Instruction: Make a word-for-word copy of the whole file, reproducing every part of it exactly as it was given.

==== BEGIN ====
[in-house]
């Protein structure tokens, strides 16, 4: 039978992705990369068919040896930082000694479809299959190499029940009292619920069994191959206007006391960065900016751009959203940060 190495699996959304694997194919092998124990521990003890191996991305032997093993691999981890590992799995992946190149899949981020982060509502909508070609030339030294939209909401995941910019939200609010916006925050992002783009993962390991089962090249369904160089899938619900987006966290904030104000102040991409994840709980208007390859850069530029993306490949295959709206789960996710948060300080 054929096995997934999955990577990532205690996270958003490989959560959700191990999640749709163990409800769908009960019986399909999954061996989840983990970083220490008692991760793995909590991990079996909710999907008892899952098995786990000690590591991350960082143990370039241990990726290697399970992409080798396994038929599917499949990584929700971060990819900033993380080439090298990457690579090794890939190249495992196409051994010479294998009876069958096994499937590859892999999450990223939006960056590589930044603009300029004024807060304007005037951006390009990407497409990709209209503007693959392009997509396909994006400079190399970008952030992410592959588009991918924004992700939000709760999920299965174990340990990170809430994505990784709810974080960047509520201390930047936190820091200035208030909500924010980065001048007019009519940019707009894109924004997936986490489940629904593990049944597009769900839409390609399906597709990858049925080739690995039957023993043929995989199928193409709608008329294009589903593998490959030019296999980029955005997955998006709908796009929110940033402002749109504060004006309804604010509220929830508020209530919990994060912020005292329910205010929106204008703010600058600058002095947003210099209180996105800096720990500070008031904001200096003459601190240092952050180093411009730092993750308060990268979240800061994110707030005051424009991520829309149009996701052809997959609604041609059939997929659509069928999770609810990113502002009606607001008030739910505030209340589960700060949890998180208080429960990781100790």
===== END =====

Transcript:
[in-house]
């Protein structure tokens, strides 16, 4: 039978992705990369068919040896930082000694479809299959190499029940009292619920069994191959206007006391960065900016751009959203940060 190495699996959304694997194919092998124990521990003890191996991305032997093993691999981890590992799995992946190149899949981020982060509502909508070609030339030294939209909401995941910019939200609010916006925050992002783009993962390991089962090249369904160089899938619900987006966290904030104000102040991409994840709980208007390859850069530029993306490949295959709206789960996710948060300080 054929096995997934999955990577990532205690996270958003490989959560959700191990999640749709163990409800769908009960019986399909999954061996989840983990970083220490008692991760793995909590991990079996909710999907008892899952098995786990000690590591991350960082143990370039241990990726290697399970992409080798396994038929599917499949990584929700971060990819900033993380080439090298990457690579090794890939190249495992196409051994010479294998009876069958096994499937590859892999999450990223939006960056590589930044603009300029004024807060304007005037951006390009990407497409990709209209503007693959392009997509396909994006400079190399970008952030992410592959588009991918924004992700939000709760999920299965174990340990990170809430994505990784709810974080960047509520201390930047936190820091200035208030909500924010980065001048007019009519940019707009894109924004997936986490489940629904593990049944597009769900839409390609399906597709990858049925080739690995039957023993043929995989199928193409709608008329294009589903593998490959030019296999980029955005997955998006709908796009929110940033402002749109504060004006309804604010509220929830508020209530919990994060912020005292329910205010929106204008703010600058600058002095947003210099209180996105800096720990500070008031904001200096003459601190240092952050180093411009730092993750308060990268979240800061994110707030005051424009991520829309149009996701052809997959609604041609059939997929659509069928999770609810990113502002009606607001008030739910505030209340589960700060949890998180208080429960990781100790």